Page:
The arrest of an Indian diplomat in New York on charges of visa fraud has spiraled out of control into a major diplomatic row between the United States and India. As Sanjay Kumar reports for The Diplomat, Devyani Khobragade’s arrest in New York City sparked outrage almost ubiquitously across India. In a remarkably swift and decisive response, New Delhi struck back against the United States’ diplomatic presence in India with a variety of measures.
The humiliating method in which U.S. law enforcement handled the arrest of the Indian diplomat were alleged to violate the Vienna Convention on Diplomatic Relations which grants diplomatic immunity to foreign officials, and guarantees courteous treatment if arrested for a “grave crime.” The United States alleged that Khobragade did not possess diplomatic immunity as a consular officer. Since The Diplomat’s earlier report, New Delhi has begun the process of transferring Khobragade to the Indian Permanent Mission to the United Nations in New York, where she will be afforded full diplomatic immunity acknowledged by the U.S. Department of State.
After recognizing the seriousness of the incident and its potential to completely derail U.S.-India ties, U.S. Secretary of State John Kerry issued a statement of regret to India’s National Security Adviser Shivshankar Menon:Enjoying this article? Click here to subscribe for full access. Just $5 a month.
The Secretary understands very deeply the importance of enforcing our laws and protecting victims, and, like all officials in positions of responsibility inside the U.S. Government, expects that laws will be followed by everyone here in our country. It is also particularly important to Secretary Kerry that foreign diplomats serving in the United States are accorded respect and dignity just as we expect our own diplomats should receive overseas.
As a father of two daughters about the same age as Devyani Khobragade, the Secretary empathizes with the sensitivities we are hearing from India about the events that unfolded after Ms. Khobragade’s arrest, and in his conversation with National Security Advisor Menon he expressed his regret, as well as his concern that we not allow this unfortunate public issue to hurt our close and vital relationship with India.
It remains to be seen if Kerry’s response is too little, too late. The incident represents an unfortunate setback to bilateral ties which had been burgeoning in several areas of cooperation; India and the United States see their national interests converging on matters of security and strategic cooperation. The U.S. arrest of an Indian diplomat and its symbolic ramifications harken back to an older Indian approach to the United States: one of skepticism, distance, and indignation.
India’s relations with the United States don’t stand on firm ground by any means. India’s legacy of non-alignment fostered a deep mistrust of the United States. Combined with India’s propensity to eschew alliances, the relationship didn’t find any momentum until the landmark civil nuclear cooperation deal in 2006 between the Bush administration and Prime Minister Manmohan Singh’s government. The United States, prior to the civil nuclear cooperation deal, had taken exception to India’s nuclear program, imposing harsh sanctions against it after its nuclear weapon test in 1998.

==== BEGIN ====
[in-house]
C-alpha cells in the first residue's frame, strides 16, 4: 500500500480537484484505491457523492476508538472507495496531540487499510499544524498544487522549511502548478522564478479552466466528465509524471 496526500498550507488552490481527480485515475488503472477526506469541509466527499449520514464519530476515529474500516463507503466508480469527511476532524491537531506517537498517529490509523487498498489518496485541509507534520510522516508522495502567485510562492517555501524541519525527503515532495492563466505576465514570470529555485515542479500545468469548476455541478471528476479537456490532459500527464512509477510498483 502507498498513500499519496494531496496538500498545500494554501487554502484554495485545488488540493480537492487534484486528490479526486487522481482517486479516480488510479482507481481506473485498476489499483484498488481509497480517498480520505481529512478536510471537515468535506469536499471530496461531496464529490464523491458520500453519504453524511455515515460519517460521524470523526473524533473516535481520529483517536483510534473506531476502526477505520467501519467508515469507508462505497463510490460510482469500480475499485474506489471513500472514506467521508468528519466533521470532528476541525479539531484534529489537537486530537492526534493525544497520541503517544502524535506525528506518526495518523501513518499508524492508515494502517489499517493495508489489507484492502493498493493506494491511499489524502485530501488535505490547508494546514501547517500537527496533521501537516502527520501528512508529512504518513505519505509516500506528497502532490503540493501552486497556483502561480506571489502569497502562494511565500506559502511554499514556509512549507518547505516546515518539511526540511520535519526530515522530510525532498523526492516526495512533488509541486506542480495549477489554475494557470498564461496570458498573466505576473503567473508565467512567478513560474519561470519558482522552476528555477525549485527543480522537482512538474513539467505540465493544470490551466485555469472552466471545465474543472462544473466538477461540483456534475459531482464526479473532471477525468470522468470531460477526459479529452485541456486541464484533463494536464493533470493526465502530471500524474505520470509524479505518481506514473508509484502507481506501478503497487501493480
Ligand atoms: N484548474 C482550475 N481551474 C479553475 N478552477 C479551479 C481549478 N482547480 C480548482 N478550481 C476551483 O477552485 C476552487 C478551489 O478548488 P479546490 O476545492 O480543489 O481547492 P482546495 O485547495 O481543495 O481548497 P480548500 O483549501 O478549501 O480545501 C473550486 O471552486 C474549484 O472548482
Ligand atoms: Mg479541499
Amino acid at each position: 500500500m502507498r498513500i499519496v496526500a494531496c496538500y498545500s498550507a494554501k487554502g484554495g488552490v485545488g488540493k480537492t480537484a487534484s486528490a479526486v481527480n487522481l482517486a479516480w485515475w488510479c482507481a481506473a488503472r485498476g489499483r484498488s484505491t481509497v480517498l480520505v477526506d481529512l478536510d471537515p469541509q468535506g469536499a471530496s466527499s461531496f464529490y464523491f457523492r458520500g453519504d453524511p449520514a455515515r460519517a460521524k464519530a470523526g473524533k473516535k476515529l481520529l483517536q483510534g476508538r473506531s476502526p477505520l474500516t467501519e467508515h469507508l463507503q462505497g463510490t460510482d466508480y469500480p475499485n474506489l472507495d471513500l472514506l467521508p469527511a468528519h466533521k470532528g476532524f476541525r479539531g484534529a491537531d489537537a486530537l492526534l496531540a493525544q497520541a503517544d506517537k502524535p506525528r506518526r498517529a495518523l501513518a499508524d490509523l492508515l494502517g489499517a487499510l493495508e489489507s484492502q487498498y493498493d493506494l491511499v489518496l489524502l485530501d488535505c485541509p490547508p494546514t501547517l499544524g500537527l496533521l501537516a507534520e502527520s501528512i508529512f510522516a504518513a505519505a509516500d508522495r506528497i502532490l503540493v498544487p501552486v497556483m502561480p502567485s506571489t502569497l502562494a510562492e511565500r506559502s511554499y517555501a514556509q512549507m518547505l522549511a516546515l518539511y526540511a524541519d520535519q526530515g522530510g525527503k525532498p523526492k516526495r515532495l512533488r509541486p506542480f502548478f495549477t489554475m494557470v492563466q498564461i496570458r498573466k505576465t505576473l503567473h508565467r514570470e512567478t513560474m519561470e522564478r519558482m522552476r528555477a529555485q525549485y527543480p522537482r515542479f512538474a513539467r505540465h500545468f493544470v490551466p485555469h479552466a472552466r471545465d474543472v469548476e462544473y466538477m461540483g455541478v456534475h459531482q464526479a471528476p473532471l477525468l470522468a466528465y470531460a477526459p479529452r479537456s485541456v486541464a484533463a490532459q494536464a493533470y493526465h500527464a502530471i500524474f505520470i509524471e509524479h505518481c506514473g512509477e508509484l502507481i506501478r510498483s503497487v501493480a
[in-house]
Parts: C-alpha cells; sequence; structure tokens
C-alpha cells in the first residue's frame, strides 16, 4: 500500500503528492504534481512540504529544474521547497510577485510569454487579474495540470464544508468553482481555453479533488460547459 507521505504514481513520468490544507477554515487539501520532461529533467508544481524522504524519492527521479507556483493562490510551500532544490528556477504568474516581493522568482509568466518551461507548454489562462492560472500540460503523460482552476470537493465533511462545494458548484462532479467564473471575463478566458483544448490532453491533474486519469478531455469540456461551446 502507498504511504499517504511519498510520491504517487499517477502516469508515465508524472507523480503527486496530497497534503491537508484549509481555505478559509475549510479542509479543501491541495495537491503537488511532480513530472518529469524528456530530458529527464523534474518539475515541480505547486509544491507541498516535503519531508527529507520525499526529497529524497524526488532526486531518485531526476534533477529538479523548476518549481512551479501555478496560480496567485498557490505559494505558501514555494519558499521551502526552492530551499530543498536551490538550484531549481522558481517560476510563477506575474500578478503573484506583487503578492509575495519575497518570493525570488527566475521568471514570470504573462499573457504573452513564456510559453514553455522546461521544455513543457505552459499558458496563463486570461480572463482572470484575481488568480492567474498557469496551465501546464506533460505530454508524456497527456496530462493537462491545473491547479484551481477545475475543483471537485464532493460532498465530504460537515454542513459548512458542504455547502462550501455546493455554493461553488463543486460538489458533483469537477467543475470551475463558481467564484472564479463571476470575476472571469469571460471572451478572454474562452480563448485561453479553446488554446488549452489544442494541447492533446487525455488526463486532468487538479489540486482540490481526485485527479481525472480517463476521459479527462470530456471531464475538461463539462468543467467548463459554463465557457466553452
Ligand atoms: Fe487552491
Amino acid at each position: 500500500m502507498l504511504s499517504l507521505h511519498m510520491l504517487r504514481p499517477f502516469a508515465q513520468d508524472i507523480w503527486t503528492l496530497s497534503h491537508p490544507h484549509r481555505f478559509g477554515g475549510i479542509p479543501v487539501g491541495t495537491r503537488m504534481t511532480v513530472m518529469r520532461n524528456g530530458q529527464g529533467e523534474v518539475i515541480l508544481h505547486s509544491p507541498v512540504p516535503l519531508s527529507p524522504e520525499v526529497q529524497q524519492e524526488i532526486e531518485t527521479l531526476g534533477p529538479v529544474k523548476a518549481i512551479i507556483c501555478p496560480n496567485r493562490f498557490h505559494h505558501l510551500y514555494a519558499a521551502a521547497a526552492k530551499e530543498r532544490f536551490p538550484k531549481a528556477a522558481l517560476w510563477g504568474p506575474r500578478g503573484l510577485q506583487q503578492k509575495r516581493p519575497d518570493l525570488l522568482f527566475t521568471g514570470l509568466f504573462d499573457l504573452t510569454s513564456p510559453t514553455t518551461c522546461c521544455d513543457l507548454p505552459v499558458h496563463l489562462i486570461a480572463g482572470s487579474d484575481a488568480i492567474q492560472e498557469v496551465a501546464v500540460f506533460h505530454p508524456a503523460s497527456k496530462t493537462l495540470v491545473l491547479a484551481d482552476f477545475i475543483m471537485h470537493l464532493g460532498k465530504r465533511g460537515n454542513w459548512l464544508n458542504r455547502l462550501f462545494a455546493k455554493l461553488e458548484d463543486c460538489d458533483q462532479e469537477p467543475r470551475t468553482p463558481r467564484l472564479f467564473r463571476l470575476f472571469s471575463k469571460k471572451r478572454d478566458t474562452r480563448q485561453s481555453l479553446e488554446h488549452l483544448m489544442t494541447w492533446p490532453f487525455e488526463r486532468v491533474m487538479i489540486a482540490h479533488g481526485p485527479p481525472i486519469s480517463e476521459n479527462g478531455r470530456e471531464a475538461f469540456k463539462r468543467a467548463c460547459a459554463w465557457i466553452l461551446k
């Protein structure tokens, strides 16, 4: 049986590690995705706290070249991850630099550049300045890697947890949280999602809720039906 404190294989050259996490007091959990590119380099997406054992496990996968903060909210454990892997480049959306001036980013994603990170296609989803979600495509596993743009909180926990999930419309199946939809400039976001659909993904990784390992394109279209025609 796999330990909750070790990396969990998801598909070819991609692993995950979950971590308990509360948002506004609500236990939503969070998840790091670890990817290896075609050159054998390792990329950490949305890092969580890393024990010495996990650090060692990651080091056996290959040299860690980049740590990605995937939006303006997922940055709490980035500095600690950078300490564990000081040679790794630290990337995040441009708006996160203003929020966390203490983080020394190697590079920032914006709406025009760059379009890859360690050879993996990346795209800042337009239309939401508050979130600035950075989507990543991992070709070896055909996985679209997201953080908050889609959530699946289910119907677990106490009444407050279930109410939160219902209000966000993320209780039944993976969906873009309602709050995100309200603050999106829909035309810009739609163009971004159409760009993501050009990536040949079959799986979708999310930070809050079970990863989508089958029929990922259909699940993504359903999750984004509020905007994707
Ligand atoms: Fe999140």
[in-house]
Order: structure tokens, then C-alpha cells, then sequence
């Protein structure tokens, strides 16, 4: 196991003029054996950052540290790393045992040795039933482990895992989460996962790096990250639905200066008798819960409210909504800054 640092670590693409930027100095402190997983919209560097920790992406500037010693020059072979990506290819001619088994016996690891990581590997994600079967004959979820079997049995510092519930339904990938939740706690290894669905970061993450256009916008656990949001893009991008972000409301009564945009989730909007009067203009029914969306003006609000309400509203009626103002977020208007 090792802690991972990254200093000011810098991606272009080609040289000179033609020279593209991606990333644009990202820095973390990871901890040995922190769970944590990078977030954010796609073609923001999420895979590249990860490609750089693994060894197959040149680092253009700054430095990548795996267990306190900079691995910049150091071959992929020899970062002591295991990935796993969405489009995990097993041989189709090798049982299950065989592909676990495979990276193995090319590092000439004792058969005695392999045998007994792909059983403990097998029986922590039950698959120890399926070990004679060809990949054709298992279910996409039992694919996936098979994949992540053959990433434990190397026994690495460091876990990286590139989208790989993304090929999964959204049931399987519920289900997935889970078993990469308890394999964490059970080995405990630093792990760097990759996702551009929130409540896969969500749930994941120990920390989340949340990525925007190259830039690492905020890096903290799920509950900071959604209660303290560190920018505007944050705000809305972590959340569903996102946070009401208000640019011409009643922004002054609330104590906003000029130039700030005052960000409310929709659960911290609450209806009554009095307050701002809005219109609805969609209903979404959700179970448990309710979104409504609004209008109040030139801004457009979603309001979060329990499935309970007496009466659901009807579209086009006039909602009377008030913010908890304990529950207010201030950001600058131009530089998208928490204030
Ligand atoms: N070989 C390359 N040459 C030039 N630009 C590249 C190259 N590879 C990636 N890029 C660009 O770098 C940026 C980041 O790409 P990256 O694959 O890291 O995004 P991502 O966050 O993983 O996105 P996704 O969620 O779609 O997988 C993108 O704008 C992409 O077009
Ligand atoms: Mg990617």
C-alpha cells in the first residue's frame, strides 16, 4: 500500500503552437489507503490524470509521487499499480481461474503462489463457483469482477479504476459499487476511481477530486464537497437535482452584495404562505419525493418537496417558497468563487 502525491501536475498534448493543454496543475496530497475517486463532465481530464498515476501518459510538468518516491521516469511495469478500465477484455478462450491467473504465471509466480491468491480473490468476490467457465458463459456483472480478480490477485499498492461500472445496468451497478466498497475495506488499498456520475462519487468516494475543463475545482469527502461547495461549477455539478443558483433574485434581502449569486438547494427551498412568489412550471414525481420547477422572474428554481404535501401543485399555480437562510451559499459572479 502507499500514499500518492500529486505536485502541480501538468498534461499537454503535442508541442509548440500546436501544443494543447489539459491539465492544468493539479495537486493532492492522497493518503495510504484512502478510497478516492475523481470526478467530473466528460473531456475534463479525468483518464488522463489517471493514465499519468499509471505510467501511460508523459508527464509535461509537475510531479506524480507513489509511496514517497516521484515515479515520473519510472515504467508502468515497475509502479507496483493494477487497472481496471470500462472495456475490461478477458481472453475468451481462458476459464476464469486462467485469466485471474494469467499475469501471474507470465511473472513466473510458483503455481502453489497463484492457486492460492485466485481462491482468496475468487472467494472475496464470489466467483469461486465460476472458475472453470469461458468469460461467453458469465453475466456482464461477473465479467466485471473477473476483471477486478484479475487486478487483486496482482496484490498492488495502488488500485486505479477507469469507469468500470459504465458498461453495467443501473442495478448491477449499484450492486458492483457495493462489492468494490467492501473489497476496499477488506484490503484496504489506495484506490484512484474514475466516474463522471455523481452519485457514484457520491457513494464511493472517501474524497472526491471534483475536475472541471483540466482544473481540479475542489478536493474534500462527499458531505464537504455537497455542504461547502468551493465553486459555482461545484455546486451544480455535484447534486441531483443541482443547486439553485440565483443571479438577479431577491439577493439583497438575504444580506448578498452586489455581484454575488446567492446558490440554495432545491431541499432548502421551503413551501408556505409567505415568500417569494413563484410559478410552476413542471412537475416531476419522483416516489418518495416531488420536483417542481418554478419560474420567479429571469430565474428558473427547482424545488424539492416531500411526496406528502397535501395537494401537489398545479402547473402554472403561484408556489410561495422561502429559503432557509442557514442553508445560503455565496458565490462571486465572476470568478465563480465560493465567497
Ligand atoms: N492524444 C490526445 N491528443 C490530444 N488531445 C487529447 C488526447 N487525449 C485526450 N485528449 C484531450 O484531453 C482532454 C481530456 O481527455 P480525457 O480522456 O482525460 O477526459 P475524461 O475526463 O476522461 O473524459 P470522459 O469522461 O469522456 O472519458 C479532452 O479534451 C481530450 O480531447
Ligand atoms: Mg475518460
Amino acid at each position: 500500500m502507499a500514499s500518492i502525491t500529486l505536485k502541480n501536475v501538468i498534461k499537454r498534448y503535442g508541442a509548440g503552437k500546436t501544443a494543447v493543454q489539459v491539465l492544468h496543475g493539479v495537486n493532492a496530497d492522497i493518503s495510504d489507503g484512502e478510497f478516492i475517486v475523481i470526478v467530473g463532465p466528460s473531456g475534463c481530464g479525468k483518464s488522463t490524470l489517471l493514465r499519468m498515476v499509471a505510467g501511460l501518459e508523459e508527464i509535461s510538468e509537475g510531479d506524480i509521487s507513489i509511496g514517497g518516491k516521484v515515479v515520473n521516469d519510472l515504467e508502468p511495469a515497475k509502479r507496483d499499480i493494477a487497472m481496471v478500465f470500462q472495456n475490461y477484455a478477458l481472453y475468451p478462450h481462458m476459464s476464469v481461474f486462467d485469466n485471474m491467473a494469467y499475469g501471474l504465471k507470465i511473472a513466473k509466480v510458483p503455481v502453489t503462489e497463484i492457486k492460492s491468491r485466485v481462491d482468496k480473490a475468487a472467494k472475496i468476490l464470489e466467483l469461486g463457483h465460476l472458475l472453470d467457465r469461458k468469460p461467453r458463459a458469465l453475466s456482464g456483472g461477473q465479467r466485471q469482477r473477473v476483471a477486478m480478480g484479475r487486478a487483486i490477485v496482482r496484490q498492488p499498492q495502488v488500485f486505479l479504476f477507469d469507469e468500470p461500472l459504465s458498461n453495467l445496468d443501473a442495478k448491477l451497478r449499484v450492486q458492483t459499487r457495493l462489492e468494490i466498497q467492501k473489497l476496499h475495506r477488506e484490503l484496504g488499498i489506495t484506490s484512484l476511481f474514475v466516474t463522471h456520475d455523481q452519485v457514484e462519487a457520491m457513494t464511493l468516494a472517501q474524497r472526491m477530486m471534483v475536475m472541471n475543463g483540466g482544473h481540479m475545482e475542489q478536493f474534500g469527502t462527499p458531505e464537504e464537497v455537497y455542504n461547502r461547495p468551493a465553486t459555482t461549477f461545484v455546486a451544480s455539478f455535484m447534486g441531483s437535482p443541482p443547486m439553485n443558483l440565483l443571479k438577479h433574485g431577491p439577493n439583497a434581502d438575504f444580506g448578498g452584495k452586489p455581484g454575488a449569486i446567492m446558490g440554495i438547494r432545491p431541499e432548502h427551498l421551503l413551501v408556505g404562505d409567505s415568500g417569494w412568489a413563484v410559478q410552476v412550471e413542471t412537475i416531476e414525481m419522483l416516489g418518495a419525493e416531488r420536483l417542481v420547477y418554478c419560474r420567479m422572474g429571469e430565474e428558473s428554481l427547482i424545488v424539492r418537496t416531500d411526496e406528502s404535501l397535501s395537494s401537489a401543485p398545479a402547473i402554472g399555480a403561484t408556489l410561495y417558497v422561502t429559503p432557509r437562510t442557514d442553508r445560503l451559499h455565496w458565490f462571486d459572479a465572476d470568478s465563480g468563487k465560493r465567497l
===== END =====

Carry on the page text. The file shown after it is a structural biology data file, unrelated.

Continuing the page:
Perhaps the tragedy of the entire Khobragade spectacle lies in its predictability. Even before the details emerged about her treatment at the hands of law enforcement officials, I suspected a strong political blowback in New Delhi. As Sanjay noted in his article, India’s political scene is currently in flux and nationalism combined with “flag-raising theatrics,” as one editorial put it, never go out of vogue. Not content with verbally condemning the arrest, India took active steps against U.S. diplomats, rolling back security measures and demanding salary audits of Indian domestic help employed by American diplomats.
The proportionality of the Indian response is dubious, but it succeeded in conveying a clear message to the United States: India is ready to play a dangerous game of reciprocity. While the humiliating conditions of her arrest certainly warrant a strong response from New Delhi, the lack of attention to her alleged crimes in the Indian response is discouraging and reflects poorly on the Indian government’s priorities. If the alleged visa fraud occurred and her domestic helper was mistreated and underpaid, the case warrants New Delhi’s cooperation. The United States, of course, didn’t leave much room for a non-hysterical response from India when its law enforcement authorities needlessly humiliated her, stoking a massive emotional backlash over concerns that India’s diplomats are not respected in the United States.
Things were handled poorly by the United States in its response as well. Secretary Kerry’s response, three days after the incident was allowed to fester, represents poor foresight and reinforces the perception in India that the United States sees its relationship with India as purely instrumental, driven by extrinsic factors, not intrinsic appeal. Additionally, the invasiveness of law enforcement procedures were rightly condemned by the Indian government. For the moment, it seems as if “regret” is all that the United States can offer – the legal question of whether the U.S. government will continue its case against Khobragade despite her transfer to the U.N. remains open.
The Khobragade incident exposes the enduring strains of skepticism in India about its relationship with the United States. One hopes that the incident – which should have been localized and handled via private diplomatic consultations – will not do irreparable damage to the relationship. It remains to be seen if India and the United States can find an easy out from this fiasco that stands to unravel years of fragile bilateral goodwill. The reaction by both sides has been less than encouraging so far.